Immigration Policy – Manufacturing Consensus 2011


Three dimensions of immigration policy are 1. the purpose of the policy, 2. how it is administered and 3. how changes can be made. The last is what Gilles Paquet describes as a “wicked problem.”( One reason is that the immigration lobby groups of consultants, lawyers and certain organizations, especially those concerned with multiculturalism, have captured the policy process. Federal politics supports this. Politicians find that there are votes to be won by appealing to particular immigrant groups. The majority won in the recent federal election resulted in part from Conservatives appealing to and winning the support of immigrant communities, especially in Ontario and BC, support which had previously gone to Liberal and NDP candidates.

I agree that there is need for change and that change will be difficult to effect. Paquet recommends an indirect approach (“the best bet may be to scheme virtuously by acting in an oblique fashion”) to what he describes as a policy of “massive and indiscriminate immigration over the past 25 years.” Below I flag some of the pitfalls which may obstruct the process of change and need to be addressed in manufacturing a consensus for a revised policy.

Warning markers

1. Immigration is not about the 250,000 – 280,000 persons admitted to Canada in recent years as permanent residents, but about those who come as temporary workers and foreign students. The latter two categories can now more easily convert their temporary status to a permanent one and then apply for entry by family members. Immigration policy has to address all three categories as well as the 30 million persons who enter Canada as tourists each year, some of whom may remain illegally in Canada.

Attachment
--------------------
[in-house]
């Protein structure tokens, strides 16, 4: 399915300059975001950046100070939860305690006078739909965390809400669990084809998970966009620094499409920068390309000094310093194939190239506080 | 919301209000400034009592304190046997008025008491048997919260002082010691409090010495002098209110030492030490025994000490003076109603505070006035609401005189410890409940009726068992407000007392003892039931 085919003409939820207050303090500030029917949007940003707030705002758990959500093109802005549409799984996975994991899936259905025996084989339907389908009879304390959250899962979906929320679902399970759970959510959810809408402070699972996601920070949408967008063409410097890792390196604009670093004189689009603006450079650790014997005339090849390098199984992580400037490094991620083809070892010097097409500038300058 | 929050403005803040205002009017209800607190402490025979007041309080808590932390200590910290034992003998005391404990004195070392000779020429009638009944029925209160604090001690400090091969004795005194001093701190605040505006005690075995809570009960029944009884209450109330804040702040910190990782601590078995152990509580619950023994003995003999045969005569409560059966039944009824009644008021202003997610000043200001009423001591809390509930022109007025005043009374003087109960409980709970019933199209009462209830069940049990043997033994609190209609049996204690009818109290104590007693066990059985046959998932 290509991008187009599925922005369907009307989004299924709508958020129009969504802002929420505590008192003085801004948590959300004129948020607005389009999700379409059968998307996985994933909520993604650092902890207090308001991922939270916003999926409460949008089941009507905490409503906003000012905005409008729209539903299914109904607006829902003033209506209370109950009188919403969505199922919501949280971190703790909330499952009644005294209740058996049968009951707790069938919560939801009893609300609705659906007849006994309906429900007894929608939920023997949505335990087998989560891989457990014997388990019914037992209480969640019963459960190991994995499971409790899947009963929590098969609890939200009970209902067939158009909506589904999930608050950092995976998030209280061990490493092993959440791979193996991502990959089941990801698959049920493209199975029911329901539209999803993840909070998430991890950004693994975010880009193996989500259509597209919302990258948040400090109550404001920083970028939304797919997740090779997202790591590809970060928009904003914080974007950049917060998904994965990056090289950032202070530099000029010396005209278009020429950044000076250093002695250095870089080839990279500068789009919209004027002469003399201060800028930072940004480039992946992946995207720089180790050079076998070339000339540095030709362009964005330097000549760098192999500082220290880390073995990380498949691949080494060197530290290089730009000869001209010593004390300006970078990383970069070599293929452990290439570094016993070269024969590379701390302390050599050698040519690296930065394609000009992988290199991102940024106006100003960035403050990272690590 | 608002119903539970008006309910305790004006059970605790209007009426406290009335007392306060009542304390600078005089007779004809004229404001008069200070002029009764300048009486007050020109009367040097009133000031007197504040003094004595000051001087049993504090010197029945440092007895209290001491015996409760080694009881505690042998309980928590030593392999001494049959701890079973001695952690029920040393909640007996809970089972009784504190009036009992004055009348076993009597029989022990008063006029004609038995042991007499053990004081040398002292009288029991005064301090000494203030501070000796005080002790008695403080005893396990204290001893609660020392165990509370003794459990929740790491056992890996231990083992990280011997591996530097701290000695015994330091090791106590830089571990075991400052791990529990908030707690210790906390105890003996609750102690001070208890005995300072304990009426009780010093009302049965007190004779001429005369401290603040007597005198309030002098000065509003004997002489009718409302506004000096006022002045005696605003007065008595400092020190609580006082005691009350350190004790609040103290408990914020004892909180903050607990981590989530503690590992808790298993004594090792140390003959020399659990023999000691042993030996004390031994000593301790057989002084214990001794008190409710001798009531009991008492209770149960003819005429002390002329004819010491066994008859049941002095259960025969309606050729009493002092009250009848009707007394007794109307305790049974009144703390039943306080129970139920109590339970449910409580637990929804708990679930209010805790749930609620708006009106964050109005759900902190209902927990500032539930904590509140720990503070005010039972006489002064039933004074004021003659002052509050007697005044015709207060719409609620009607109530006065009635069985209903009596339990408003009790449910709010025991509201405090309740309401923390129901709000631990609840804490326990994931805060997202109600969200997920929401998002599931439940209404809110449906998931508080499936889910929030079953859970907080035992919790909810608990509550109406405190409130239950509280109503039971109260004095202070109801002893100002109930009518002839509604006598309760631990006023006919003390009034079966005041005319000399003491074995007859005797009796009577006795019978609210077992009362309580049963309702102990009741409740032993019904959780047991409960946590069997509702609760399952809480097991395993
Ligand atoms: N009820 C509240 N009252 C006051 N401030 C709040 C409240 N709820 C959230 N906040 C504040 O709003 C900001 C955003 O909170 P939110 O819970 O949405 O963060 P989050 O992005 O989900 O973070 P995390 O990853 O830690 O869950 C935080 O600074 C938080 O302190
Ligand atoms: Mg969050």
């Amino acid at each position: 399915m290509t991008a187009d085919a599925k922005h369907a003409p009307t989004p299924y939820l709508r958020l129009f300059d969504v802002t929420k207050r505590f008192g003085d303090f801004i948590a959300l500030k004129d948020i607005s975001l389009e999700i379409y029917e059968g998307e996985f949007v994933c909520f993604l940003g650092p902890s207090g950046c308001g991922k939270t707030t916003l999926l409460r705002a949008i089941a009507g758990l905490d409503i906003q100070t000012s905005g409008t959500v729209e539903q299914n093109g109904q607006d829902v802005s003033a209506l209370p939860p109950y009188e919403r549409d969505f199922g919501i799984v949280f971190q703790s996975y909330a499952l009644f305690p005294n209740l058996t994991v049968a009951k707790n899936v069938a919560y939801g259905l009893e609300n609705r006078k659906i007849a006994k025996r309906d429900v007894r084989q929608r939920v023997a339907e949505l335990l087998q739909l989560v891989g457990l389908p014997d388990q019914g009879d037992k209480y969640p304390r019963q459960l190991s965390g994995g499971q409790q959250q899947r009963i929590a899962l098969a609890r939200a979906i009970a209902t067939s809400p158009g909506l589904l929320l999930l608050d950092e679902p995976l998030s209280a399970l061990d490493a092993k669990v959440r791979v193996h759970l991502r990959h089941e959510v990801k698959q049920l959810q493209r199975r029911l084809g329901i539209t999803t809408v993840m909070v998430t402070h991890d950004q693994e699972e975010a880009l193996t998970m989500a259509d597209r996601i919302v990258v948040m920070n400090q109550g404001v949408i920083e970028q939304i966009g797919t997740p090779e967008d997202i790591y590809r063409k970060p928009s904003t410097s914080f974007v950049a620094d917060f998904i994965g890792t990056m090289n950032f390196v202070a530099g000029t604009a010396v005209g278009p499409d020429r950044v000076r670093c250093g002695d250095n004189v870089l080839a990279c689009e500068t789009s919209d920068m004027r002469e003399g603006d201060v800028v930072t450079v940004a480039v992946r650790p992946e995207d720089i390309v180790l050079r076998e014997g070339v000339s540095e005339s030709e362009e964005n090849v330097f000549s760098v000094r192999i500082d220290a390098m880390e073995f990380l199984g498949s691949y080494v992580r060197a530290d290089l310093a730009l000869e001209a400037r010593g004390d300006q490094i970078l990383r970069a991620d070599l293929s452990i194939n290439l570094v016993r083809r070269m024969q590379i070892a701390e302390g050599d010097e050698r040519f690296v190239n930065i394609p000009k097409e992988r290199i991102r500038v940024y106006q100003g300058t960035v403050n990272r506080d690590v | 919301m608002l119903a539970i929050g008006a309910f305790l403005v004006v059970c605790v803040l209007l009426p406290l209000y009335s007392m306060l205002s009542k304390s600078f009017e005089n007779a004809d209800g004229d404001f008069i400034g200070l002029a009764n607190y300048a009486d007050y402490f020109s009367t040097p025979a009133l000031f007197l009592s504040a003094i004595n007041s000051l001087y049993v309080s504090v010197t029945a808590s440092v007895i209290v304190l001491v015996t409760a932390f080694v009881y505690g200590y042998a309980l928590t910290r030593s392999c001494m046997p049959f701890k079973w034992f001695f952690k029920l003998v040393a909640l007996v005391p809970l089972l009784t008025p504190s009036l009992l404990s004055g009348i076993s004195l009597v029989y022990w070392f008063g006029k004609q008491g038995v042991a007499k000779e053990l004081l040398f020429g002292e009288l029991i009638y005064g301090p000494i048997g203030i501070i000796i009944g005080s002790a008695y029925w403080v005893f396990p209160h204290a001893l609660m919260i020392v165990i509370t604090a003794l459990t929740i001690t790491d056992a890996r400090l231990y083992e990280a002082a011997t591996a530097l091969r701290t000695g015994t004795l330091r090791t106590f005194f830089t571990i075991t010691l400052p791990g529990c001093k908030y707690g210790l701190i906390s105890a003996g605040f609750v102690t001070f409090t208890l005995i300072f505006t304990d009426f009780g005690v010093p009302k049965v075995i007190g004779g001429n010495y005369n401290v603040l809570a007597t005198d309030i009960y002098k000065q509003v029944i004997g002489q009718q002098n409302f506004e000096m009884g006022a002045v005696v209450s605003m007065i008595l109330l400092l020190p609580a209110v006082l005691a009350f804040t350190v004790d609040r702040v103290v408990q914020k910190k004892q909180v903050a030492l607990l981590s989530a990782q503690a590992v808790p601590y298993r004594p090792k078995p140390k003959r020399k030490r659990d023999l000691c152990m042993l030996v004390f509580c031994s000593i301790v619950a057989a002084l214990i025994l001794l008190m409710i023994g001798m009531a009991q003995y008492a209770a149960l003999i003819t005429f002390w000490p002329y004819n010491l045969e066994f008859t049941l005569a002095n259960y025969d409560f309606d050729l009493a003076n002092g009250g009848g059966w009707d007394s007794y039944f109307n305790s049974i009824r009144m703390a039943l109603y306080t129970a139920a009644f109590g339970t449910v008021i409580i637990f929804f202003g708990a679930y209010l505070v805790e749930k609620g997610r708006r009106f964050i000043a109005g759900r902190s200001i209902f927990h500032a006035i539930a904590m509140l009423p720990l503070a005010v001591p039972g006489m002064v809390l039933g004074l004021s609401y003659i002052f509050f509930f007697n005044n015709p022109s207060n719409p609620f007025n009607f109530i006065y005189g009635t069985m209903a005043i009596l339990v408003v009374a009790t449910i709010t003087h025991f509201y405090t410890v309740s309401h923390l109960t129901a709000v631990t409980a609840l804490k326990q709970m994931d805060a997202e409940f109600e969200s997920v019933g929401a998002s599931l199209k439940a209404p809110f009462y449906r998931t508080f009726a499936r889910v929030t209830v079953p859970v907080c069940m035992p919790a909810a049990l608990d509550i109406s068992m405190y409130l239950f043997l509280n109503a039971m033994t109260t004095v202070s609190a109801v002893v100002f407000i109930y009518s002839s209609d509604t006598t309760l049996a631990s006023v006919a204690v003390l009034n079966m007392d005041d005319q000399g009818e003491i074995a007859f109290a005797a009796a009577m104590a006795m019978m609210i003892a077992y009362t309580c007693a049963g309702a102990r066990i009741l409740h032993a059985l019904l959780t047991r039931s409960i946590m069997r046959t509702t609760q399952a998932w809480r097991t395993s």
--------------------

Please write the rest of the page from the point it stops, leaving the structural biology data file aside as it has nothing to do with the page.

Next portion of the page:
2. When the current inflow is described as massive and indiscriminate, some care is required. Relative to the size of the Canadian population the current intake at about 1% is far smaller than occurred in earlier periods of Canadian history, for example the early 1900s when the population was smaller, and in some years since 1950. In relative terms the current inflow remains at a low level historically. Contrasting the current higher intake in Canada relative to the US ignores the fact that the US has an estimated 12 million illegal immigrants in comparison with the guesstimated 500,000 illegals in Canada.

3. Describing the current inflow as indiscriminate is tricky. In the past the gates were often wide open, while today there is a point system which attempts to assess the applicants for permanent residency. The argument has to be made that the present screening process is ineffective and a revised point system used or poorly administered. Here the advice of current and past immigration officials is vital to understand what happens during the application process. My understanding is that many applicants are not interviewed by a Canadian official.

4. The origin and treatment of illegal immigrants requires discussion. At present, it receives attention when boatloads of Asian immigrants arrive in BC. In fact these arrivals who claim refugee status are a fraction of those who arrive at Canadian borders, often by air. In 2008 and 2009 there were about 700 to 800 asylum claims per month at Canadian airports. Illegals and asylum seekers are a mixed category. Some illegals enter legally perhaps as tourists, foreign workers, students or tourists and overstay their permitted time in Canada. Some enter illegally and then become legal by applying for refugee status. At present the process works so that Canada does not fully control its borders.